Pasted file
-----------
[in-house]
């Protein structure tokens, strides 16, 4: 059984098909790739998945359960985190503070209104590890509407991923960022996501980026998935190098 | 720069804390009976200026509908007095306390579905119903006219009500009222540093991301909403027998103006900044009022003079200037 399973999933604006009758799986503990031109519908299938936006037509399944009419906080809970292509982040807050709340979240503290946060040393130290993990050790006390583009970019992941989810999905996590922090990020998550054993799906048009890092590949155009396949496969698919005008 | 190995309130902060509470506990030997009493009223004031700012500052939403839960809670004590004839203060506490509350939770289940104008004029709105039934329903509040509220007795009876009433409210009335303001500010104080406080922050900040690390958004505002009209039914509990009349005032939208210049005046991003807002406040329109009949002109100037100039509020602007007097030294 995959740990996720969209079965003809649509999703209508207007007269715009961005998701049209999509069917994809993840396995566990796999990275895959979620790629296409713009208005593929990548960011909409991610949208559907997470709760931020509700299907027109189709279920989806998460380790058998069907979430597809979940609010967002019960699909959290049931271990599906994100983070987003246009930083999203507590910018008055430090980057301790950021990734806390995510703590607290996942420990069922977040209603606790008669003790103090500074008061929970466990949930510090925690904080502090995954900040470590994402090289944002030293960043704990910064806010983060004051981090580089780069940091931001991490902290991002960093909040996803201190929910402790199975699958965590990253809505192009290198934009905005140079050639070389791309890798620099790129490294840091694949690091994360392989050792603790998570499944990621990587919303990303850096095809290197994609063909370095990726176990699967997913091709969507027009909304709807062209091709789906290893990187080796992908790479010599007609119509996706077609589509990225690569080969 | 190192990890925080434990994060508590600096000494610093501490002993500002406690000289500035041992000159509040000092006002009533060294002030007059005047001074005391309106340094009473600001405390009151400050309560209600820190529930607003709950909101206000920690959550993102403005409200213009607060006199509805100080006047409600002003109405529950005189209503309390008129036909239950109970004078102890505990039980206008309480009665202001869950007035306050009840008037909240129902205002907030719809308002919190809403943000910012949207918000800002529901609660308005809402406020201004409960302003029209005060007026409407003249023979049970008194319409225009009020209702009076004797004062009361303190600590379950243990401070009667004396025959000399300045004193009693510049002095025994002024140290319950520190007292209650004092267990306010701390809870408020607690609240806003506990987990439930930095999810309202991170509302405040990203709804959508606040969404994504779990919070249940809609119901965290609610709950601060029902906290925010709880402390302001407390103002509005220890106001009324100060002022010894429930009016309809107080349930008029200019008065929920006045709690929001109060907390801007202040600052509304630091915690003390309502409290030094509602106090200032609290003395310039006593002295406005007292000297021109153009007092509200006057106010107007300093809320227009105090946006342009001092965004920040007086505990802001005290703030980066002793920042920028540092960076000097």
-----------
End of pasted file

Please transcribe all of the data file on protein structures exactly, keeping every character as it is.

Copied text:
[in-house]
């Protein structure tokens, strides 16, 4: 059984098909790739998945359960985190503070209104590890509407991923960022996501980026998935190098 | 720069804390009976200026509908007095306390579905119903006219009500009222540093991301909403027998103006900044009022003079200037 399973999933604006009758799986503990031109519908299938936006037509399944009419906080809970292509982040807050709340979240503290946060040393130290993990050790006390583009970019992941989810999905996590922090990020998550054993799906048009890092590949155009396949496969698919005008 | 190995309130902060509470506990030997009493009223004031700012500052939403839960809670004590004839203060506490509350939770289940104008004029709105039934329903509040509220007795009876009433409210009335303001500010104080406080922050900040690390958004505002009209039914509990009349005032939208210049005046991003807002406040329109009949002109100037100039509020602007007097030294 995959740990996720969209079965003809649509999703209508207007007269715009961005998701049209999509069917994809993840396995566990796999990275895959979620790629296409713009208005593929990548960011909409991610949208559907997470709760931020509700299907027109189709279920989806998460380790058998069907979430597809979940609010967002019960699909959290049931271990599906994100983070987003246009930083999203507590910018008055430090980057301790950021990734806390995510703590607290996942420990069922977040209603606790008669003790103090500074008061929970466990949930510090925690904080502090995954900040470590994402090289944002030293960043704990910064806010983060004051981090580089780069940091931001991490902290991002960093909040996803201190929910402790199975699958965590990253809505192009290198934009905005140079050639070389791309890798620099790129490294840091694949690091994360392989050792603790998570499944990621990587919303990303850096095809290197994609063909370095990726176990699967997913091709969507027009909304709807062209091709789906290893990187080796992908790479010599007609119509996706077609589509990225690569080969 | 190192990890925080434990994060508590600096000494610093501490002993500002406690000289500035041992000159509040000092006002009533060294002030007059005047001074005391309106340094009473600001405390009151400050309560209600820190529930607003709950909101206000920690959550993102403005409200213009607060006199509805100080006047409600002003109405529950005189209503309390008129036909239950109970004078102890505990039980206008309480009665202001869950007035306050009840008037909240129902205002907030719809308002919190809403943000910012949207918000800002529901609660308005809402406020201004409960302003029209005060007026409407003249023979049970008194319409225009009020209702009076004797004062009361303190600590379950243990401070009667004396025959000399300045004193009693510049002095025994002024140290319950520190007292209650004092267990306010701390809870408020607690609240806003506990987990439930930095999810309202991170509302405040990203709804959508606040969404994504779990919070249940809609119901965290609610709950601060029902906290925010709880402390302001407390103002509005220890106001009324100060002022010894429930009016309809107080349930008029200019008065929920006045709690929001109060907390801007202040600052509304630091915690003390309502409290030094509602106090200032609290003395310039006593002295406005007292000297021109153009007092509200006057106010107007300093809320227009105090946006342009001092965004920040007086505990802001005290703030980066002793920042920028540092960076000097």